FRIDAY, Sep. 21, 2007 - Paula Gamache

Friday, September 21, 2007

Relative difficulty: Challenging

THEME: none

Parts of this puzzle were easy to do, but I had such a horrible time up top, and then had one square where I had to make a complete and utter (correct) guess, so I had to go with a "Challenging" rating. My first pass through the short Downs in the top third of the puzzle left me with about four answers, only two of which I was reasonably sure of. Hey, they all start with "A":

  • 1D: Thrashers' home in the N.H.L.: Abbr. (Atl.)
  • 6D: Vote for (aye) - I toyed with YEA and even PRO...
  • 9D: Lambs: Lat. (agni)

Had DUSTY for SOOTY (7D: In need of a sweep - I only just this second got that the sweeping was of the chimney variety...), FATE for DOOM (10D: Destiny), and BASIC for NAIVE (13D: Simple). Had ENGR for ENGS (15D: Some specialize in elec.), which is nearly right. Should have noticed the plural, but ... I don't like that you can apparently abbreviate "Engineer" with or without the "R." Or did I make the "ENGR." abbreviation up? It's possible.

Puzzle took me longer than it might have because I refused to move on. I get that way sometimes, especially if I'm working on a nearly totally self-contained part of the puzzle, where I know that "moving on" will not necessarily bring me new, needed information to help me solve the hard part.

This was a very political puzzle, with three of the nine 15-letter answers (one in each bank of three) coming from the world of contemporary American electoral politics. The best of these (from a solver's standpoint) is "THERE YOU GO AGAIN" (16A: Classic line of debate?), which is meaningless to you if you were not reasonably grown up in 1980, when Reagan said it (condescendingly, Ward Cleaverishly) to Carter during their debate. [Now I have the Dolly Parton song "Here You Come Again" in my head and it Will Not Leave - but that's OK, 'cause I love Dolly] I absolutely refuse to listen to any talk radio (except NPR) because, well, people are idiots. I don't care if the talk radio is liberal or conservative. No thanks. So I have no idea who this Randi Rhodes person is (sounds like a pro wrestler) because I have never not ever not even once heard anything aired on AIR AMERICA RADIO (37A: "The Randi Rhodes Show" network). The last political clue is just the simple LIBERAL DEMOCRAT (53A: Left-of-center party member).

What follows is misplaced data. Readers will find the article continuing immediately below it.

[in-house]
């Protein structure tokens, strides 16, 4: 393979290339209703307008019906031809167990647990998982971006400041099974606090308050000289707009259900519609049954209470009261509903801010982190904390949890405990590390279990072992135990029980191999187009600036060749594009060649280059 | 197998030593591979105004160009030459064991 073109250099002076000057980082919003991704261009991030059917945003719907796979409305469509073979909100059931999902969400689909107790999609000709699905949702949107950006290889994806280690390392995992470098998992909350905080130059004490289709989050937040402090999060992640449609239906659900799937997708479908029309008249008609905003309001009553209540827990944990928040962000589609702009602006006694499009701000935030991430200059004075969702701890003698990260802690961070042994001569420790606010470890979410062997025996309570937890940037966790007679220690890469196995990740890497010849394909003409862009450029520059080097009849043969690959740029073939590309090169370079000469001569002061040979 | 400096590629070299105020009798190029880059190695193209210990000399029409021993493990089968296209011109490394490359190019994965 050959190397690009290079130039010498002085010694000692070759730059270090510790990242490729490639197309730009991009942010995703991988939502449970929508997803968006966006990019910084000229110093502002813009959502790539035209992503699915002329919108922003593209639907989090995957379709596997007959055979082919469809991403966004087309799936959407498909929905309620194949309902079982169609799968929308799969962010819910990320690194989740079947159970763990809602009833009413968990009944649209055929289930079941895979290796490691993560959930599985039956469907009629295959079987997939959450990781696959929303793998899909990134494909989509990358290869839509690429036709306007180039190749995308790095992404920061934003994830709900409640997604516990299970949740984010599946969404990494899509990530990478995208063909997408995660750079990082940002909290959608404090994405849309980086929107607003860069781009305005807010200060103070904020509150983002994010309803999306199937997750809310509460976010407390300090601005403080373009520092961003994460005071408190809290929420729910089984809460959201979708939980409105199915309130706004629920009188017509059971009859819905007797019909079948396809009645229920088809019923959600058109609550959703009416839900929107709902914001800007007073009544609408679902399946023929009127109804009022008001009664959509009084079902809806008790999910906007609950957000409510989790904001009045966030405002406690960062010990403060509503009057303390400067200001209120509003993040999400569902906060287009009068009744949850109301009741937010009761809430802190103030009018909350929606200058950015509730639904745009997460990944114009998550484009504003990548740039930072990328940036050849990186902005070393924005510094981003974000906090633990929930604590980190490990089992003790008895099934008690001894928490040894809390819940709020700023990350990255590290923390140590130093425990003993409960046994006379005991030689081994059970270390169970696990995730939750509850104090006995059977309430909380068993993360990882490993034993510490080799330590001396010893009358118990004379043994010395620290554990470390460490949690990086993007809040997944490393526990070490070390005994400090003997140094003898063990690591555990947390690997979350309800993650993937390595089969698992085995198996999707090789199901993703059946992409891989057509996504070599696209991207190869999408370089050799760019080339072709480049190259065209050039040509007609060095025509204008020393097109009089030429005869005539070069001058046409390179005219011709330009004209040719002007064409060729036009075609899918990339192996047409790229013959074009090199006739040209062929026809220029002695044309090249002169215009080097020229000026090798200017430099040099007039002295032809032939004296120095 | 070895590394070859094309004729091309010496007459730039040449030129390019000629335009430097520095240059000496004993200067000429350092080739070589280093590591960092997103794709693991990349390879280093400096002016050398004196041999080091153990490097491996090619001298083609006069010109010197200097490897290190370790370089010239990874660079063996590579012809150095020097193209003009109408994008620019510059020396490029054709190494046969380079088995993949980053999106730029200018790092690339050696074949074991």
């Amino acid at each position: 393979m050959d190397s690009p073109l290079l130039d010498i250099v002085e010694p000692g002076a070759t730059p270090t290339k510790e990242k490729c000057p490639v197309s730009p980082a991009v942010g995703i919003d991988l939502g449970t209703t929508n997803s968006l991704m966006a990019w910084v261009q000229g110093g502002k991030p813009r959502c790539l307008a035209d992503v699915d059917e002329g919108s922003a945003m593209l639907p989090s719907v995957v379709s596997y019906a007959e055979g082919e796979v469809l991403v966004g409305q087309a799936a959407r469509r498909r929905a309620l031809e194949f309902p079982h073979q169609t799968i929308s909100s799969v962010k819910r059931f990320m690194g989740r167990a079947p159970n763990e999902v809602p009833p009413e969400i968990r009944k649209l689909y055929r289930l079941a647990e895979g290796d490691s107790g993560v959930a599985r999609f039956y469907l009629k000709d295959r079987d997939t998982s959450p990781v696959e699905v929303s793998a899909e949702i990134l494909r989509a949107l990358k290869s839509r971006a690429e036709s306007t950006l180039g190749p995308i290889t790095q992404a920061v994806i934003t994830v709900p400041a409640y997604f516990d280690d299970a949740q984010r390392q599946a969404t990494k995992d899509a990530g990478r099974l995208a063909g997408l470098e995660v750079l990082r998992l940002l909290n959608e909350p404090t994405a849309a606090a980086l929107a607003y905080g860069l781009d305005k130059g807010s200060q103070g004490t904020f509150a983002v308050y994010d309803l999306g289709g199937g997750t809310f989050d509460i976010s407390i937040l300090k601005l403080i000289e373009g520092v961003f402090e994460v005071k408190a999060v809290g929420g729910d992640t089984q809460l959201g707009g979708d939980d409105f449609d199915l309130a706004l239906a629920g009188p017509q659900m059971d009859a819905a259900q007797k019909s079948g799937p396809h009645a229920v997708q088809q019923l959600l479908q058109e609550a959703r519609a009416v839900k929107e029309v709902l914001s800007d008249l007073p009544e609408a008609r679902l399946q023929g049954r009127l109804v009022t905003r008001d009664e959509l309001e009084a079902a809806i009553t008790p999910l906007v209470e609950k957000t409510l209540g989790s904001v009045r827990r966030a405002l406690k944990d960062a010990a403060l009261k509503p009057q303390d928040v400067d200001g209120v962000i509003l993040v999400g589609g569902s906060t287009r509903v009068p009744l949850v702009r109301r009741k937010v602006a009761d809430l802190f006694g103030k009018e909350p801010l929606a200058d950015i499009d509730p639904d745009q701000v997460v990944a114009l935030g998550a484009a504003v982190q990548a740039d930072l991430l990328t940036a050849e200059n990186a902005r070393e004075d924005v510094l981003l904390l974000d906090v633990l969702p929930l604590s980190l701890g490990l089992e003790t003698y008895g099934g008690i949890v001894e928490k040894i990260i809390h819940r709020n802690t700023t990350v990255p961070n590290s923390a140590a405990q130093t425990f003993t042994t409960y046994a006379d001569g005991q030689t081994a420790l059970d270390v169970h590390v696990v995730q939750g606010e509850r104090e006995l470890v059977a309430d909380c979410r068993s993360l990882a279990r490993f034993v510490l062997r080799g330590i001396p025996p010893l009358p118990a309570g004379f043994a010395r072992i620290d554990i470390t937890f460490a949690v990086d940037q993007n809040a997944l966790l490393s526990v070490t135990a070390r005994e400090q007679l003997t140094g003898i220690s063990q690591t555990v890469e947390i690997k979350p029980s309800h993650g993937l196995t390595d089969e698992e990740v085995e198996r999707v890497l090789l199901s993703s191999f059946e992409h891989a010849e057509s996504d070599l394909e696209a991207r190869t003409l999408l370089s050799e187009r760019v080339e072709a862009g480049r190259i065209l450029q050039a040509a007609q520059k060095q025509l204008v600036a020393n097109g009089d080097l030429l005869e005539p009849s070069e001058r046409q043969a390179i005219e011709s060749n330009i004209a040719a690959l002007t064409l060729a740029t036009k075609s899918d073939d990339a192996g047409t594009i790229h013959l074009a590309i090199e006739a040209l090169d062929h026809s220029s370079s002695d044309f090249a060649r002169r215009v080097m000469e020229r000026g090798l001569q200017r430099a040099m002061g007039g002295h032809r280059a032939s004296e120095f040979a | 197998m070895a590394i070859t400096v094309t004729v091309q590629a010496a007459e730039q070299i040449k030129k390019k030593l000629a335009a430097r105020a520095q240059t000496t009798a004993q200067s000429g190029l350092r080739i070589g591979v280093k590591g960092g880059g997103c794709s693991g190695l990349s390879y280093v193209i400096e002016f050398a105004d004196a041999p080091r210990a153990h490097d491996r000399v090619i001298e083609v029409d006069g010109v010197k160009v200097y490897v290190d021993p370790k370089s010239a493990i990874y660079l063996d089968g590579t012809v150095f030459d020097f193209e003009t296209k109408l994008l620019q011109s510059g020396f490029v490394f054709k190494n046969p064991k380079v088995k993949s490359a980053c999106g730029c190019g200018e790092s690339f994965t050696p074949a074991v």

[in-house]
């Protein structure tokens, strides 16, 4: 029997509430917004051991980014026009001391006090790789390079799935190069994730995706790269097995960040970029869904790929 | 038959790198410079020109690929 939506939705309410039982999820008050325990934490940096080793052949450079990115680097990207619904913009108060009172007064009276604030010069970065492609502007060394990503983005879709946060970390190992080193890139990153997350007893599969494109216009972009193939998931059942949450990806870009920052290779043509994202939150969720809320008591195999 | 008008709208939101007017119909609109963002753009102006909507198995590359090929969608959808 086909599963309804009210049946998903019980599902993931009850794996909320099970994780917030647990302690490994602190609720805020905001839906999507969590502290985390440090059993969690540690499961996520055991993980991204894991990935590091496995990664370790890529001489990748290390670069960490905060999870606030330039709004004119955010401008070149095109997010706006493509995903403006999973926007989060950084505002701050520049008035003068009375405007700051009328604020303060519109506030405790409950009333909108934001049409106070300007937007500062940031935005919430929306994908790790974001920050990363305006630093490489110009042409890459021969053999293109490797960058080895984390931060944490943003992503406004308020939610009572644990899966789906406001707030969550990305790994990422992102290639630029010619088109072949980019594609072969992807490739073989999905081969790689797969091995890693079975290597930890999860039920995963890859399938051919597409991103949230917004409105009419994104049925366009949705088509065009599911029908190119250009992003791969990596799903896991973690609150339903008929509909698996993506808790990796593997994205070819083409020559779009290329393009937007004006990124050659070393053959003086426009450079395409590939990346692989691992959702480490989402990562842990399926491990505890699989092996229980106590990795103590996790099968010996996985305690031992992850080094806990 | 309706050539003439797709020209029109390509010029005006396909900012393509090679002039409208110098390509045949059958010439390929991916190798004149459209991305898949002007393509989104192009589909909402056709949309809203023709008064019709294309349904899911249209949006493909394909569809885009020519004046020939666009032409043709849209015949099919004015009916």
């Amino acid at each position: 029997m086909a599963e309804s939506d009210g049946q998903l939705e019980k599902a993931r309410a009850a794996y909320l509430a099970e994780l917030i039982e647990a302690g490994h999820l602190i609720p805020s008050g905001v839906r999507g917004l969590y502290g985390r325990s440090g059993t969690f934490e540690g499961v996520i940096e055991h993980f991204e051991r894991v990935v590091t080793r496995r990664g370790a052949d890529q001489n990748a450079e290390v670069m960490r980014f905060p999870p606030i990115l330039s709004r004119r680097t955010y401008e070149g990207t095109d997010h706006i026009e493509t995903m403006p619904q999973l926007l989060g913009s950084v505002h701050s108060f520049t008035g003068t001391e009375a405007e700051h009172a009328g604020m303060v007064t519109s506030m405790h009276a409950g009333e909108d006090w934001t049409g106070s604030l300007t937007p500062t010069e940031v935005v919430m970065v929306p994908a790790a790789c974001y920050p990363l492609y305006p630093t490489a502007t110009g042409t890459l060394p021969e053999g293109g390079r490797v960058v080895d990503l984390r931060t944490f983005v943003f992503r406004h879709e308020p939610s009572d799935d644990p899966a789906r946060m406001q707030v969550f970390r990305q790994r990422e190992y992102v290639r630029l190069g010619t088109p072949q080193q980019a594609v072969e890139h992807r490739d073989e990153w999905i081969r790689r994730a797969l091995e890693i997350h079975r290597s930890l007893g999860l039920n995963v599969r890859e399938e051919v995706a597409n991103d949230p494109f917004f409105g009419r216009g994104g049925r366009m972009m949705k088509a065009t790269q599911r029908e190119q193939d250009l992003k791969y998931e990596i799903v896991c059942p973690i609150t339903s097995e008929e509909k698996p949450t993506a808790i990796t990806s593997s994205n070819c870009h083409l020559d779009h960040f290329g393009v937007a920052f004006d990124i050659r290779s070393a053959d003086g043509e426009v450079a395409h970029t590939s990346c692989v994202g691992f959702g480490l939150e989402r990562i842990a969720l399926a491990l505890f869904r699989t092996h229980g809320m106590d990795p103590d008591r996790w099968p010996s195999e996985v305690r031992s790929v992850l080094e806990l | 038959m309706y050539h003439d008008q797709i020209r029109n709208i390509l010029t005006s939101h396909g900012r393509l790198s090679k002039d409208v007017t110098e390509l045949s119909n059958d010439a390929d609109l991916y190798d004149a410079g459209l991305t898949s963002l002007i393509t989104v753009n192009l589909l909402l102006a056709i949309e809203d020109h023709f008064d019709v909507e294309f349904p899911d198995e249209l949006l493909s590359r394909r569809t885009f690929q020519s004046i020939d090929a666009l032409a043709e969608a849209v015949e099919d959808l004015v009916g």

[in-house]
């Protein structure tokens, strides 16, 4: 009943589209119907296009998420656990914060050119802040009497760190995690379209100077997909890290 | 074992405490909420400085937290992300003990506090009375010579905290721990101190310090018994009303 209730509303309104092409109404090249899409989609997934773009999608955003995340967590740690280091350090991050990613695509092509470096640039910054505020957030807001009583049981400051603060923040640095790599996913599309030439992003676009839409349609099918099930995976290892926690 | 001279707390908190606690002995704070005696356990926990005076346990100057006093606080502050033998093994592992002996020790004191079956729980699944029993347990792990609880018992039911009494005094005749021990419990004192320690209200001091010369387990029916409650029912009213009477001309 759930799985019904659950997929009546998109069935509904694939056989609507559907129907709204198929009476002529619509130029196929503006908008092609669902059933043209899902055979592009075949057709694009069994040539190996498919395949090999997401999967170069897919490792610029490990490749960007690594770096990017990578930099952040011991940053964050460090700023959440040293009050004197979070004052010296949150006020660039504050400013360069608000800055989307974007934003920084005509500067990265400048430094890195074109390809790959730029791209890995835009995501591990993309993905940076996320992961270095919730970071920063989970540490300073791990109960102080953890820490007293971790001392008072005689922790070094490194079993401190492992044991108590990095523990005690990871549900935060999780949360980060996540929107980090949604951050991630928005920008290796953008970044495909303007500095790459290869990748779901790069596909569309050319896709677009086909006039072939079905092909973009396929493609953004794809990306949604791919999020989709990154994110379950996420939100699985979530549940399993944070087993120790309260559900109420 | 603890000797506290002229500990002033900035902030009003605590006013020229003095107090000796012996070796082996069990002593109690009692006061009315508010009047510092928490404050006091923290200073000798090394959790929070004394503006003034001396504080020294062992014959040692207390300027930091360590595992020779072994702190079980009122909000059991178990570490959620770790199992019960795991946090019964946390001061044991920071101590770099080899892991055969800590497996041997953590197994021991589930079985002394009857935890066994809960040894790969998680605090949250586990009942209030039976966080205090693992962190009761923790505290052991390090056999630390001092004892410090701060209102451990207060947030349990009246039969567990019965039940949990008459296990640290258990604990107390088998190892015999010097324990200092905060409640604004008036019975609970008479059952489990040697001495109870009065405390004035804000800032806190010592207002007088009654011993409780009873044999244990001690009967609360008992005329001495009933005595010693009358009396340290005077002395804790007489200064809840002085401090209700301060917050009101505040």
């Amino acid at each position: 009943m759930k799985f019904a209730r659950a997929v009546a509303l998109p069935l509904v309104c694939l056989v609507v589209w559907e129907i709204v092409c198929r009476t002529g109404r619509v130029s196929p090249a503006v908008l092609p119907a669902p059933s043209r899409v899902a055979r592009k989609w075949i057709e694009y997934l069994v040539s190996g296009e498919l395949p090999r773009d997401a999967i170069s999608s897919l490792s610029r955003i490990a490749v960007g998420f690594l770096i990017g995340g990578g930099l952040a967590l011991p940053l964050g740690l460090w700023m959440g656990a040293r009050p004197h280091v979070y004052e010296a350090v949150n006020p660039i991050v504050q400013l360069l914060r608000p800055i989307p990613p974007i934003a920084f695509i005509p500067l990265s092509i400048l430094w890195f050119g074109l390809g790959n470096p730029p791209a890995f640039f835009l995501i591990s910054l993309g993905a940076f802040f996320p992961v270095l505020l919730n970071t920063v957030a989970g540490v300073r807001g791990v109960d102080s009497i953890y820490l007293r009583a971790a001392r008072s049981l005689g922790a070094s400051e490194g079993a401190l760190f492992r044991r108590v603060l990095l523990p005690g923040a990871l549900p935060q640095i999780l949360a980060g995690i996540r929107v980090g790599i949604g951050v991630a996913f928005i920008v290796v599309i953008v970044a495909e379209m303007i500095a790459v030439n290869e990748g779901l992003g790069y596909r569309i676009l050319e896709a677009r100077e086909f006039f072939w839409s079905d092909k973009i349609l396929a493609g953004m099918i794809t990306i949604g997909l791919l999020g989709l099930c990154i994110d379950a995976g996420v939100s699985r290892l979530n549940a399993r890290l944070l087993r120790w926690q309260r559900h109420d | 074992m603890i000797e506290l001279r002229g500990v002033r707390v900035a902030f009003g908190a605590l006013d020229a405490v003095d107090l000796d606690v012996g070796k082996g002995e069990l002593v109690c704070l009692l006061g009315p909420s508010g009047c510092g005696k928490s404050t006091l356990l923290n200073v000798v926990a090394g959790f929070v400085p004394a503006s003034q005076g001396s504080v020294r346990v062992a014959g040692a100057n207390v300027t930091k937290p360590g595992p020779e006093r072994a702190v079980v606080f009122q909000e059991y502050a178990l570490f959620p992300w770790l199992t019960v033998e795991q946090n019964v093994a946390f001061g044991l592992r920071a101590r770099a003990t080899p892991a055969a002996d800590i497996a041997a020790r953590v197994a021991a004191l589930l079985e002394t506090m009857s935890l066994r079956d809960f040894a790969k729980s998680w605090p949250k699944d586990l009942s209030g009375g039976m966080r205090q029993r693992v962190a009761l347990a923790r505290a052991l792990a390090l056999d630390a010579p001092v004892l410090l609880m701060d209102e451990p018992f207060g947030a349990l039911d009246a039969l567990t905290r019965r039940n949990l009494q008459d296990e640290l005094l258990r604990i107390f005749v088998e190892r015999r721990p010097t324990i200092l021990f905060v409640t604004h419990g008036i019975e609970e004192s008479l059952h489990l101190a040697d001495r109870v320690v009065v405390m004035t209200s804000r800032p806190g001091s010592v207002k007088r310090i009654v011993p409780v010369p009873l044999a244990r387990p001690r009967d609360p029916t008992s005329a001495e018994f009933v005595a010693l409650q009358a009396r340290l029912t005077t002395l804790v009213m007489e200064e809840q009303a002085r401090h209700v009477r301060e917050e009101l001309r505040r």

I loved the multi-wordishness of the long answers in this puzzle - four of the nine have four or more words! In addition to the Reagan quotation, there's:

  • 1A: Just the pits (as bad as bad can be) - 6 words! Is that a record!?
  • 30A: Sewn up (over and done with)
  • 57A: "I'll take whatever help I can get" ("Any port in a storm")

Funny that so may people went for LSD TRIP over EGO TRIP yesterday - you were one day early for LSD it seems (39A: It'll change your mind - it sure will). My total-guess square was at the intersection of BAIN (46A: Winner of three consecutive Emmys for "Mission: Impossible" - before my time! BAIN of my time = Conrad Bain) and BLAS (46D: Longfellow's "The Bells of San _____"). BLAS is officially the ugliest, worst, least sonorous word I've seen in the puzzle. At least today it is. I thought my Longfellow bell knowledge had to extend only as far as ATRI, but no; more bells, more stupid names. There were a number of correct answers it took me a while to understand (see SOOTY, above), including TMS (56D: Logos and the like: Abbr.) - TM = trademark - and SHIM (2D: One just filling up space), which I always thought was something one did up a tree. But maybe that's SHIN. Or SHIMMY. But then I remembered that when my friend helped me install a door to my basement, we had to use many SHIMs to get the damned frame to sit true.

Here's a bunch of clues / answers I liked:

  • 47A: Batman creator Bob (Kane) - more clues like this, please
  • 58A: Pro team whose mascot is a blue bird named Blitz (Seattle Seahawks) - I've been a fan for almost thirty years and I still didn't know this. You'd think the "bird" and "Blitz" part of the clue would have clued me in.
  • 52D: With 4-Down, black magic (Dark / Arts) - I've got a little girl in the firm grip of Harry Potter mania, so the DARK ARTS are familiar to me, especially in the context of "defending" oneself against them.
  • 11D: String player? (cat) - cute
  • 21D: They may give you a seat (caners) - I should hate this... but I don't.
  • 22A: Illumination indication ("I see...") - Aha! I see...
  • 5D: Arm raiser, informally (delt) - I was thinking NERD or some other kind of class know-it-all. Arnold Horshack came to mind.
  • 36D: Perfect (hone) - ah, a verb! I had A-ONE!
  • 34D: Peculiar: Prefix (idio-) - I just like that this came to me instantly

Here's a bunch of clues / answers I didn't know:

  • 3D: Second of 24 (beta) - I had BETH, going Hebrew (right?) over the far easier (to me) Greek.